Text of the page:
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Trudeau urges swift end to protests, but offers no solutions

Don Horne   


Prime Minister Justin Trudeau on Wednesday urged those blocking rail lines in protest against the construction of a natural gas pipeline to find a quick solution, as police warned they were ready to step in and end the standoff.

Anti-pipeline protesters near tracks in Ontario, Canada’s most populated province, disrupted passenger trains and goods transportation for a sixth straight day on Wednesday.

The Ontario blockade of the Canadian National Railway (CN) line is in support of Wet’suwet’en Nation’s opposition to the proposed Coastal GasLink pipeline in British Columbia. Ontario police on Tuesday warned they had a court injunction ordering that the area to be cleared.

According to Reuters, Trudeau – during an official visit to Senegal – said that while peaceful protest is a fundamental part of Canada’s democracy, the rule of law must be respected.


“That’s why I am encouraging all parties to dialogue to resolve this as quickly as possible,” he said in Dakar at a news briefing televised by the Canadian Broadcasting Corp.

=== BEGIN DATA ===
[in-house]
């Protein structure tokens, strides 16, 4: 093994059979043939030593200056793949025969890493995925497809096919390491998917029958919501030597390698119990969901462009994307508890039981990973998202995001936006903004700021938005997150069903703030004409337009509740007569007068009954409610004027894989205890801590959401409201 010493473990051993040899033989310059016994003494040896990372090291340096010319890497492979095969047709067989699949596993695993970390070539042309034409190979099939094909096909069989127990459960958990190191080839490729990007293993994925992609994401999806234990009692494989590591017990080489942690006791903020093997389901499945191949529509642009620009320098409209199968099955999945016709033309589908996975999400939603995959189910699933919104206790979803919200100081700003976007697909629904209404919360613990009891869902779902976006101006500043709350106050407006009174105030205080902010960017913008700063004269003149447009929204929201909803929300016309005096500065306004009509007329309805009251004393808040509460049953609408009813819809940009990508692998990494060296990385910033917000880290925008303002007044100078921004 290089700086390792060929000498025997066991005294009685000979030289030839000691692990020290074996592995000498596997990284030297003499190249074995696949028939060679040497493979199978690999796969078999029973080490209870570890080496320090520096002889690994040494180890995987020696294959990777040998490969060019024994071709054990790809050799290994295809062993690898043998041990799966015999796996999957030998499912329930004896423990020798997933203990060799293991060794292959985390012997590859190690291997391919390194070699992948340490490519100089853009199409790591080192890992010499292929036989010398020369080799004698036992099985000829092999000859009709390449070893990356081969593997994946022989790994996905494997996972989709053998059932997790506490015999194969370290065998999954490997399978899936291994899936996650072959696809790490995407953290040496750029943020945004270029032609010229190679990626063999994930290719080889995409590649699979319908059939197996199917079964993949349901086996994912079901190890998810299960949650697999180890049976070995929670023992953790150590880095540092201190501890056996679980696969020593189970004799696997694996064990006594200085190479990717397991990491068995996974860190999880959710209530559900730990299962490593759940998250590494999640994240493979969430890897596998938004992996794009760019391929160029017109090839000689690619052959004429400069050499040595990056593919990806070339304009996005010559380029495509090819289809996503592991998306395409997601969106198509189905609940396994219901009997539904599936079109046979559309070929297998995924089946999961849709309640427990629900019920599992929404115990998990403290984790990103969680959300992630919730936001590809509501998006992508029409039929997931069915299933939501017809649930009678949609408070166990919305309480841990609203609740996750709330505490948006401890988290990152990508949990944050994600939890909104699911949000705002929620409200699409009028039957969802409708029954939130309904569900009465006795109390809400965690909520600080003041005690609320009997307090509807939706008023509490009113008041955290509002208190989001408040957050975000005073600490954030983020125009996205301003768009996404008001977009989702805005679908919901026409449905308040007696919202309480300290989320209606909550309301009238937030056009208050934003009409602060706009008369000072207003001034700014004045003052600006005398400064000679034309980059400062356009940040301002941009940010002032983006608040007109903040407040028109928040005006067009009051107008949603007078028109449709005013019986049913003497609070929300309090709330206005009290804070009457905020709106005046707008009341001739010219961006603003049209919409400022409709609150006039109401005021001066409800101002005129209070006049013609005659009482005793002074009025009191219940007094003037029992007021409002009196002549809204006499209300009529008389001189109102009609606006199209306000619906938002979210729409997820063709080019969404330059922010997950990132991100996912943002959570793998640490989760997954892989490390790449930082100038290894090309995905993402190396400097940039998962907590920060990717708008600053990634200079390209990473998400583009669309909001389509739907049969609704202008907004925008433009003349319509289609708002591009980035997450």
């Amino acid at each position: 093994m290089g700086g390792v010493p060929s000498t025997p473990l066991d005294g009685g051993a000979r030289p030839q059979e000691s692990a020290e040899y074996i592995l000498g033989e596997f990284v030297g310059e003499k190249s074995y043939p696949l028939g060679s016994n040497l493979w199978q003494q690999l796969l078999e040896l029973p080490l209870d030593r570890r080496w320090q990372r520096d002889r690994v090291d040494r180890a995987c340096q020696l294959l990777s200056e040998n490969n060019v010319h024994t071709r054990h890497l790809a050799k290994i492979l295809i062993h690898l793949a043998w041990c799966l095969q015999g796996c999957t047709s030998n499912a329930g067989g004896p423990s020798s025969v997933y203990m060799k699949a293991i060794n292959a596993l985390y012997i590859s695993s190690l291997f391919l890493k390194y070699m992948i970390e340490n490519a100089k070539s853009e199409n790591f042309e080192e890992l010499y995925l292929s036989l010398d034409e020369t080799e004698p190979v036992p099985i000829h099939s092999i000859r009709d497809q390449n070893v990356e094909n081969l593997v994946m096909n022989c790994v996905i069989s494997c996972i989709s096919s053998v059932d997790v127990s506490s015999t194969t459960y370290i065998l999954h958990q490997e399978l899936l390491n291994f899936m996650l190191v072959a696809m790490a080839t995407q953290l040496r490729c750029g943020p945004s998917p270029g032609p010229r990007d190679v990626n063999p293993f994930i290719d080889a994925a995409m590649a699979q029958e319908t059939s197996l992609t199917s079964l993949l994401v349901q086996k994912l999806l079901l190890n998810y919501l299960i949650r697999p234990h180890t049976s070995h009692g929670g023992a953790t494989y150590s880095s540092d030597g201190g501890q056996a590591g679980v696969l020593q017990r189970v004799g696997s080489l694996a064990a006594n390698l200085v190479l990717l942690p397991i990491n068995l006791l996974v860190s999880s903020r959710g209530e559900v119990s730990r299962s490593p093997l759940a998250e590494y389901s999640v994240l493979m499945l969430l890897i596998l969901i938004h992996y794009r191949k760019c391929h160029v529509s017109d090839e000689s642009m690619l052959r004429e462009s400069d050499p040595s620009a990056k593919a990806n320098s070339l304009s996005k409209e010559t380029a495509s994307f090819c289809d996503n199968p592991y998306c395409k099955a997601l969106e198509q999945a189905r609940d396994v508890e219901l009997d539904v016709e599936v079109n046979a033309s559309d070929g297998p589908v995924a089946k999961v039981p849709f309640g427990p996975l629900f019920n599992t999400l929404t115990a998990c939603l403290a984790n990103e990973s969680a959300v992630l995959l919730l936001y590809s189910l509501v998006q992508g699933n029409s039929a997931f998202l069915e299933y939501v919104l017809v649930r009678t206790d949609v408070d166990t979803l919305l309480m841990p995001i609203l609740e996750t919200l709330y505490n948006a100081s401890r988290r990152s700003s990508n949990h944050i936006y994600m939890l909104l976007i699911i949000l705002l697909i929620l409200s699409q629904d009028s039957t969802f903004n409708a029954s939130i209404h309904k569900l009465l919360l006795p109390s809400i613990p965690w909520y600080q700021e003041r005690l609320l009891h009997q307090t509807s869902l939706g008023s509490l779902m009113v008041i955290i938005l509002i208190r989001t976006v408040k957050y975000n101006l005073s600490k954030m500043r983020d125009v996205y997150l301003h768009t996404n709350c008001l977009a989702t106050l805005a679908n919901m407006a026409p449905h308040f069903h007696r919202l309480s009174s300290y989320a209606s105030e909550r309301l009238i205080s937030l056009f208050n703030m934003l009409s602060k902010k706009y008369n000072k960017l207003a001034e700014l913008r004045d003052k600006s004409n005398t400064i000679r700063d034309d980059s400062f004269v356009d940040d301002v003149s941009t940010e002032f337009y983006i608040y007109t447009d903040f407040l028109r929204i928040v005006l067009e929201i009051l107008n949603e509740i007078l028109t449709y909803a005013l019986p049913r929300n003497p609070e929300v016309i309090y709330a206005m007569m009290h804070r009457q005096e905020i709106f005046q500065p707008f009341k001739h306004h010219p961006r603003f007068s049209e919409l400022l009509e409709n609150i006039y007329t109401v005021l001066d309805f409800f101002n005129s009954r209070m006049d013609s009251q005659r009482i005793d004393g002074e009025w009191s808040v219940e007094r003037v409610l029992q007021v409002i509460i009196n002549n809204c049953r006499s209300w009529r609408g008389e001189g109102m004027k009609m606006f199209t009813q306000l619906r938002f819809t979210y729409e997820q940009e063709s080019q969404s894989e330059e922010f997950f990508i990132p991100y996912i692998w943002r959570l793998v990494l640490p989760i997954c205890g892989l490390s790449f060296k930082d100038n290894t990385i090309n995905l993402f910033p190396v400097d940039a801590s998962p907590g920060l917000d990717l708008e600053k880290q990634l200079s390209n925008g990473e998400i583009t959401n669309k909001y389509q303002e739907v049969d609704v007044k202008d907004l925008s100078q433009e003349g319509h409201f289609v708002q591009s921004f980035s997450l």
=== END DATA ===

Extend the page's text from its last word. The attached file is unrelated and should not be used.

The protests against the pipeline have turned into a flashpoint for Indigenous rights demonstrators. Trudeau has said it is a priority for his government to repair relations with First Nations and to champion Indigenous rights.

The $6.6 billion pipeline at the heart of the dispute would move natural gas from northeastern British Columbia to the Pacific Coast, where the Royal Dutch Shell-led LNG Canada export facility is under construction. The pipeline will be operated by TC Energy Corp .

All of the elected indigenous band councils along Coastal GasLink’s route support the project. But Wet’suwet’en hereditary chiefs oppose it because of its potential impact on the environment and say that they, and not the community’s elected officials, hold authority over traditional lands.

Canadian National Railway Co , the nation’s biggest railroad, said on Tuesday it may be forced to shut down parts of its network unless the blockades end, and others have warned of the economic consequences.

CN transports more than $250 billion worth of goods annually.

On Wednesday, the Canadian Chamber of Commerce called for an “immediate end” to the blockades.

“From propane to grain and food and consumer items, Canada’s supply chains are being severely damaged by the continuing interruptions to Canada’s rail services by protesters,” the chamber of commerce said in a statement.



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